Q&A with Kiley & Kathleen Lyall: Running Together

Kiley (26) and her mother Kathleen (51) are fitness enthusiasts from the suburbs of Chicago, Illinois, USA. Kiley, the middle sister of three, lives with moderate autism, severe intractable (uncontrolled) epilepsy, and minor cerebral palsy. In December 2015, she appeared in Women’s Running magazine as their Cover Star Contest winner, making international news as the first individual with autism to be on the front page of a major fitness magazine. We connected with Kathleen, and asked about the duo’s regime of exercise with epilepsy, how Kiley found it being an international cover star, and their new project, ADAPT Sensory Studios.

First of all – Kiley, congratulations on being a cover star for Women’s Running, I hear she beat more than four thousand other entries! How did you get into running?

Kiley began running for Special Olympics when she was about eight years old. She ran shorter races until a major blood infection almost took her life after a surgery at eighteen. Once we began regaining her strength we began running longer distances (5KM) [to get sponsored and] pay it forward for all of the programs that helped her throughout her life, such as the Epilepsy Foundation of Chicago, Autism Speaks, Hope Children’s Hospital, Make-a-Wish, and the Rush Epilepsy Center. She then realised she wanted to run a half marathon, so we ran the Chicago Half Marathon, and another after that, and the rest is history.

Do you have a running routine?

We still run on a daily basis, at least two-and-a-half miles, as we are part of a group called Run the Year [a fitness challenge to run the same amount of miles as the year number]. Kiley and I finished our first successful year this past year, running 2017 miles.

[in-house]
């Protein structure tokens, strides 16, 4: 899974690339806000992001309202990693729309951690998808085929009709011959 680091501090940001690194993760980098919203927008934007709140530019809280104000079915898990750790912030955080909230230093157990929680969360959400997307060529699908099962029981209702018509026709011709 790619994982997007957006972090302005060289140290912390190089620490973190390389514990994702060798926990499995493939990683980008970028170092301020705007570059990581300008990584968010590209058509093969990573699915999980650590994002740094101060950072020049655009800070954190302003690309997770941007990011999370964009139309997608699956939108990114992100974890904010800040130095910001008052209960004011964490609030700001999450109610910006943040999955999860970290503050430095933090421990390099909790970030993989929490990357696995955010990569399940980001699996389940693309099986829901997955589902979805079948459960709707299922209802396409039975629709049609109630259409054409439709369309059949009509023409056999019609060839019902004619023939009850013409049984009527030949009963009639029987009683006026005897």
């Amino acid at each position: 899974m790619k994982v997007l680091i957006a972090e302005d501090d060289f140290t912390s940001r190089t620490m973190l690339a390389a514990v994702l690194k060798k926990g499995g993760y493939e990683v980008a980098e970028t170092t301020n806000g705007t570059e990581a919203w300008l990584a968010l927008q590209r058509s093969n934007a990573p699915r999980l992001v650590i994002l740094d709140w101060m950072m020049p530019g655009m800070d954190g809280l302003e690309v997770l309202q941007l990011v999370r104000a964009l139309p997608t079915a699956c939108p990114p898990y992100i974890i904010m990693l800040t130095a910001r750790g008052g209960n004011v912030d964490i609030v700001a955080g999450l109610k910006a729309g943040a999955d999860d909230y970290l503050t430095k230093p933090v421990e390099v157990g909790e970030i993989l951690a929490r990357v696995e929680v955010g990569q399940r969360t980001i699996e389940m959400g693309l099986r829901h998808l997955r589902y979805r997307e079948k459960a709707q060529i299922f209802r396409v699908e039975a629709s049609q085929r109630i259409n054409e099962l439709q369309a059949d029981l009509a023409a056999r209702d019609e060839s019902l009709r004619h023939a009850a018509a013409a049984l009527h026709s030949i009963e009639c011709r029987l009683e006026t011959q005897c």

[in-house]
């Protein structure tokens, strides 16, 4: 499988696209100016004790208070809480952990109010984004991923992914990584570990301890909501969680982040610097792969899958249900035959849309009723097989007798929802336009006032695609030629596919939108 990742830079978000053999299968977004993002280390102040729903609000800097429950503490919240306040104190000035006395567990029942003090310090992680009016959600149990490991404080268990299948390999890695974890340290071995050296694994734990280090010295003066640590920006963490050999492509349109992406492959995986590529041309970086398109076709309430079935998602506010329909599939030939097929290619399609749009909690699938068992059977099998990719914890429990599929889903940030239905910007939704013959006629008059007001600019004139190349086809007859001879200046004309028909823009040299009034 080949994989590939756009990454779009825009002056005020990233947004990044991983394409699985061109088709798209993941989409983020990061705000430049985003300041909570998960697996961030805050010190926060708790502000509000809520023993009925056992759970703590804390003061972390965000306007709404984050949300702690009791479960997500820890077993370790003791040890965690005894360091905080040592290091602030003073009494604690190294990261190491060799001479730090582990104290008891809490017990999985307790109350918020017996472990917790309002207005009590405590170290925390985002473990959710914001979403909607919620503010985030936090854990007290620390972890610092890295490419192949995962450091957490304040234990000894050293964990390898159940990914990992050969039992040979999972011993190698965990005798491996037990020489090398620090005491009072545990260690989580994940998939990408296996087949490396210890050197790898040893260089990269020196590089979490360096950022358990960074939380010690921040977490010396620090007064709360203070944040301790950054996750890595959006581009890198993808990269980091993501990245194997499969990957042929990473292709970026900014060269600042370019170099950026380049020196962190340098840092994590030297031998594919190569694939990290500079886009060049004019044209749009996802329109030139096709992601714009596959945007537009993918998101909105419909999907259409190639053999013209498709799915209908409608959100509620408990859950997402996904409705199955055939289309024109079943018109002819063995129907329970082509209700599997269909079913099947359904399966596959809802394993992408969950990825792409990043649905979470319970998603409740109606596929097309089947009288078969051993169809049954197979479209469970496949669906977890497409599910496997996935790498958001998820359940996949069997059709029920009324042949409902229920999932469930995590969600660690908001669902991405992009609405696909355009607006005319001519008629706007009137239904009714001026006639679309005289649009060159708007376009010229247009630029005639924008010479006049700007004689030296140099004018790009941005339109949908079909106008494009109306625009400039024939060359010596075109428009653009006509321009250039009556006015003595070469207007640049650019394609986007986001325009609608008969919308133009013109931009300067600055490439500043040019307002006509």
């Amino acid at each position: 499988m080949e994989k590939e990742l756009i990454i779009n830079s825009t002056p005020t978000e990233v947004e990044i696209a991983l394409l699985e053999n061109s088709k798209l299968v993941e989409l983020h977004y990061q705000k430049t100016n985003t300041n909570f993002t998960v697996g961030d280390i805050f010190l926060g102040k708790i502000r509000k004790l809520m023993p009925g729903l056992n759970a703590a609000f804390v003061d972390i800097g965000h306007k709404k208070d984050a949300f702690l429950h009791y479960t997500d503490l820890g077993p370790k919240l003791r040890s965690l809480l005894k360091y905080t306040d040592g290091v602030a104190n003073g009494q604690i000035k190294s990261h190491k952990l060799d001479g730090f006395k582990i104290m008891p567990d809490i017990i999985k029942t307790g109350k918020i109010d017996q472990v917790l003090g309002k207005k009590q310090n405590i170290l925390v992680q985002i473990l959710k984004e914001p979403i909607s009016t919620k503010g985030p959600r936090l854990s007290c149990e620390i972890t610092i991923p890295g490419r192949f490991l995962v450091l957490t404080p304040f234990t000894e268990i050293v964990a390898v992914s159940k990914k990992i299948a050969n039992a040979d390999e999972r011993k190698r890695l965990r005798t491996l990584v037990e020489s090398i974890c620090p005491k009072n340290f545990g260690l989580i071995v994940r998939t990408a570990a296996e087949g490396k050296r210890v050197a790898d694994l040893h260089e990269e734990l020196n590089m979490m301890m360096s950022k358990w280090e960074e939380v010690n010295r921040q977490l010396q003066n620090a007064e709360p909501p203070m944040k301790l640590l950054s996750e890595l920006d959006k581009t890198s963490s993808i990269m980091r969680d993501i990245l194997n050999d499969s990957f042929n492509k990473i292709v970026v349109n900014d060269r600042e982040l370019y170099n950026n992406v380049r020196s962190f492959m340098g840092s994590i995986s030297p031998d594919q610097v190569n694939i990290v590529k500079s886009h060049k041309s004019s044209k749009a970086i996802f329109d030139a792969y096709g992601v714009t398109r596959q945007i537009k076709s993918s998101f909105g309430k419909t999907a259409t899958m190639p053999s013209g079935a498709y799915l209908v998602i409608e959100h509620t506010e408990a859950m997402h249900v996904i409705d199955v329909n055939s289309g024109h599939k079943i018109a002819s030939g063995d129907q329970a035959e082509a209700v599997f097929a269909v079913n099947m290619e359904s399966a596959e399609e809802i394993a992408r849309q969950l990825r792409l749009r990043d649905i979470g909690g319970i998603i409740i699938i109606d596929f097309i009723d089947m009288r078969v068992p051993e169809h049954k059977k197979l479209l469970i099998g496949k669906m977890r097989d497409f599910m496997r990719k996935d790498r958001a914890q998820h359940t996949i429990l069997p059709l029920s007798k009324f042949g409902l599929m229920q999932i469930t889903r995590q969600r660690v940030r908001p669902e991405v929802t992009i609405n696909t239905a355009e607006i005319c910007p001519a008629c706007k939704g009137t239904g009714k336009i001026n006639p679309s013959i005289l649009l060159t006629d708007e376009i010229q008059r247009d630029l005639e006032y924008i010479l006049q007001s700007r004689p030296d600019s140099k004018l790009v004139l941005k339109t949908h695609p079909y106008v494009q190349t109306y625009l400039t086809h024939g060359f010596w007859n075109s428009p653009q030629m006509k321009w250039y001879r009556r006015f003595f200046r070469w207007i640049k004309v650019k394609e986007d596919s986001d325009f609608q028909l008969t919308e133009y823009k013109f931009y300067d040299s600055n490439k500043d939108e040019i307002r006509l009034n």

"Once we began regaining her strength, we began running longer distances to get sponsored and pay it forward "

womens running mag autism epilepsy
Image sourced from Women's Running magazine

What sports and activities do you do?

Besides running, we both enjoy cross-fit training, biking, hiking, kayaking, paddle boarding, snowshoeing in winter, horseback riding, martial arts… Our happiest places are the gym, and anywhere outdoors, running, hiking, etc. Kiley’s very happy place is on the back of a horse, (where she has had a seizure).

Does Kiley have seizures during exercise often?

She has had many seizures during her physical activities, especially her running. She ran and finished the Chicago half marathons amidst two grand mal [tonic-clonic] seizures.

Can you tell us a bit about Kiley’s epilepsy?

Kiley lives with severe seizures in the right temporal lobe. Her first grand mal [sic] seizure was at the age of one. She spent the first seven years of her life in the ER pretty much every day. She was diagnosed with intractable epilepsy when she was seven. Her seizures became so severe that she was seizing at the highest spike an individual can seize at every second of the day. She has lived most of her life within this spectrum. Kiley’s seizures became life threatening just a few years ago, when they spread across 100% of her brain.

Running on snow
Image sourced from @LiveAdaptive

"Our happiest places are the gym, and anywhere outdoors. Kiley's very happy place is on the back of a horse"